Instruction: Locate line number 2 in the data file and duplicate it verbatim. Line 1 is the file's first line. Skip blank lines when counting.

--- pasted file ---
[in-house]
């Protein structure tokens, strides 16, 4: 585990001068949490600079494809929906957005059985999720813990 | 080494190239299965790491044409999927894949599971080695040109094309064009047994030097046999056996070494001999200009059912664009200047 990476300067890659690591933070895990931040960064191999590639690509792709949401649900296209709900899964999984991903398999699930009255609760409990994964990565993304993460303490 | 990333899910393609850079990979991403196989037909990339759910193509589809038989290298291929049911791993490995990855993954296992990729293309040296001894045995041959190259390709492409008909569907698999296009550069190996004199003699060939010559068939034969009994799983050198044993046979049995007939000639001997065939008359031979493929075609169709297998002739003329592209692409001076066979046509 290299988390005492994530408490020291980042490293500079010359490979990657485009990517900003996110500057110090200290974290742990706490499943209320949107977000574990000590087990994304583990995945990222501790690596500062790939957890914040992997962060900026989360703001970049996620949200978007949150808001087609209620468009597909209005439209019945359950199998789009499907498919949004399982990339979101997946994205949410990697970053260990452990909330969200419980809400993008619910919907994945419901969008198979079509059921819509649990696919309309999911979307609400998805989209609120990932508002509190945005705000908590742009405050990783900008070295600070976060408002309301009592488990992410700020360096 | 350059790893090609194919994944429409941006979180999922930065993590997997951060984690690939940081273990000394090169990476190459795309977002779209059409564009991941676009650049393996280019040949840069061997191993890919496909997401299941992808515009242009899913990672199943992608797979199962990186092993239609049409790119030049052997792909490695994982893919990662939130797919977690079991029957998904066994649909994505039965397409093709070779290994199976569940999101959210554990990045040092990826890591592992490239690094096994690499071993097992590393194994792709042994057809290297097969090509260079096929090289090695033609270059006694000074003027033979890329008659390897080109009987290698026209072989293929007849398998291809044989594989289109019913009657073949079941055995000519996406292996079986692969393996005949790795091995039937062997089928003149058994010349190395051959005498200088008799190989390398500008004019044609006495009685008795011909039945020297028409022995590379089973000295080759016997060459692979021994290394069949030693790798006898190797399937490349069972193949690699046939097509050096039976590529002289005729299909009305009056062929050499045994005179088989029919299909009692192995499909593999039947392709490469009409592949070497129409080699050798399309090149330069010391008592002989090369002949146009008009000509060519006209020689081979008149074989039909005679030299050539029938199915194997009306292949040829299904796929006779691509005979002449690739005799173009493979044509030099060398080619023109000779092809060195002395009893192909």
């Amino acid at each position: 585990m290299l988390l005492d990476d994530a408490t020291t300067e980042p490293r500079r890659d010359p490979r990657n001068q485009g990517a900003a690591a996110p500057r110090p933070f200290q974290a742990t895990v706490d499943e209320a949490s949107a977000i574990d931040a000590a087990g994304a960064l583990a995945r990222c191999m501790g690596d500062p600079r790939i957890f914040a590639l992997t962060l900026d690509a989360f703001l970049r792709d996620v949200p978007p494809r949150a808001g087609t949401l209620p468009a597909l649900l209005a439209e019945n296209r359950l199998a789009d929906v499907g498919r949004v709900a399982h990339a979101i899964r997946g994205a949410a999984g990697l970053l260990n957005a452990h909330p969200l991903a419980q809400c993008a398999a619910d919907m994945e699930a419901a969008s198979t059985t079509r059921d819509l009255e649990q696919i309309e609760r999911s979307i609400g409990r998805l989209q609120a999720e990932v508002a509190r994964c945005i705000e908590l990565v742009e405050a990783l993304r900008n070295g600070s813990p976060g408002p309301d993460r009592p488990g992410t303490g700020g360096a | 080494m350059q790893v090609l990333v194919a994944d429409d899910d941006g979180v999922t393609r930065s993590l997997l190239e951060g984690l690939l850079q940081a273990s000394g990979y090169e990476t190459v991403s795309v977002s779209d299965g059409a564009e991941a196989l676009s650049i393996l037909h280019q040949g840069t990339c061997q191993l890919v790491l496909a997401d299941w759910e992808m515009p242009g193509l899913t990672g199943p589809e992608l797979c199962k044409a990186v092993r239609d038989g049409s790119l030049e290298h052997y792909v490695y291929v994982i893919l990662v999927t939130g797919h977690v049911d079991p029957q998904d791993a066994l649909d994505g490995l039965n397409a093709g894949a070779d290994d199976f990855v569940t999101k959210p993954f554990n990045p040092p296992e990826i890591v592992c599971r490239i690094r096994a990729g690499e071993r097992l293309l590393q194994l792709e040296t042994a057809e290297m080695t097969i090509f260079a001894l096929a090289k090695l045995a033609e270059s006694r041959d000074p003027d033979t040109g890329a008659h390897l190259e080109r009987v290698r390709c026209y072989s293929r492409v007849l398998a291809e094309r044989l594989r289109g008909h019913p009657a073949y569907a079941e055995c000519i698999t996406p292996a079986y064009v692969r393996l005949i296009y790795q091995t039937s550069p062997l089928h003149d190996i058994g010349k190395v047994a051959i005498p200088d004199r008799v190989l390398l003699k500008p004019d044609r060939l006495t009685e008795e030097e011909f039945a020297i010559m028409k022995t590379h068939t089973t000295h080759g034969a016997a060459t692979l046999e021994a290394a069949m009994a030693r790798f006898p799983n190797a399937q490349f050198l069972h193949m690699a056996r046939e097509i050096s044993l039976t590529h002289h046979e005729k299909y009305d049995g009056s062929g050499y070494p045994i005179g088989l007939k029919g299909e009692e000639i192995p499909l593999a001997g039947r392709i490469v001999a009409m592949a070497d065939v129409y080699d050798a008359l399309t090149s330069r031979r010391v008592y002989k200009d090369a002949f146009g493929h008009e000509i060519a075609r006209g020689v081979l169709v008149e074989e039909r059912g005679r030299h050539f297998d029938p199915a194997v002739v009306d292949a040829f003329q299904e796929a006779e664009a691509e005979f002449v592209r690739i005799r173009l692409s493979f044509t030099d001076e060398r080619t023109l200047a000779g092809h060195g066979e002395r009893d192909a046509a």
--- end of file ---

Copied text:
């Protein structure tokens, strides 16, 4: 585990001068949490600079494809929906957005059985999720813990 | 080494190239299965790491044409999927894949599971080695040109094309064009047994030097046999056996070494001999200009059912664009200047 990476300067890659690591933070895990931040960064191999590639690509792709949401649900296209709900899964999984991903398999699930009255609760409990994964990565993304993460303490 | 990333899910393609850079990979991403196989037909990339759910193509589809038989290298291929049911791993490995990855993954296992990729293309040296001894045995041959190259390709492409008909569907698999296009550069190996004199003699060939010559068939034969009994799983050198044993046979049995007939000639001997065939008359031979493929075609169709297998002739003329592209692409001076066979046509 290299988390005492994530408490020291980042490293500079010359490979990657485009990517900003996110500057110090200290974290742990706490499943209320949107977000574990000590087990994304583990995945990222501790690596500062790939957890914040992997962060900026989360703001970049996620949200978007949150808001087609209620468009597909209005439209019945359950199998789009499907498919949004399982990339979101997946994205949410990697970053260990452990909330969200419980809400993008619910919907994945419901969008198979079509059921819509649990696919309309999911979307609400998805989209609120990932508002509190945005705000908590742009405050990783900008070295600070976060408002309301009592488990992410700020360096 | 350059790893090609194919994944429409941006979180999922930065993590997997951060984690690939940081273990000394090169990476190459795309977002779209059409564009991941676009650049393996280019040949840069061997191993890919496909997401299941992808515009242009899913990672199943992608797979199962990186092993239609049409790119030049052997792909490695994982893919990662939130797919977690079991029957998904066994649909994505039965397409093709070779290994199976569940999101959210554990990045040092990826890591592992490239690094096994690499071993097992590393194994792709042994057809290297097969090509260079096929090289090695033609270059006694000074003027033979890329008659390897080109009987290698026209072989293929007849398998291809044989594989289109019913009657073949079941055995000519996406292996079986692969393996005949790795091995039937062997089928003149058994010349190395051959005498200088008799190989390398500008004019044609006495009685008795011909039945020297028409022995590379089973000295080759016997060459692979021994290394069949030693790798006898190797399937490349069972193949690699046939097509050096039976590529002289005729299909009305009056062929050499045994005179088989029919299909009692192995499909593999039947392709490469009409592949070497129409080699050798399309090149330069010391008592002989090369002949146009008009000509060519006209020689081979008149074989039909005679030299050539029938199915194997009306292949040829299904796929006779691509005979002449690739005799173009493979044509030099060398080619023109000779092809060195002395009893192909």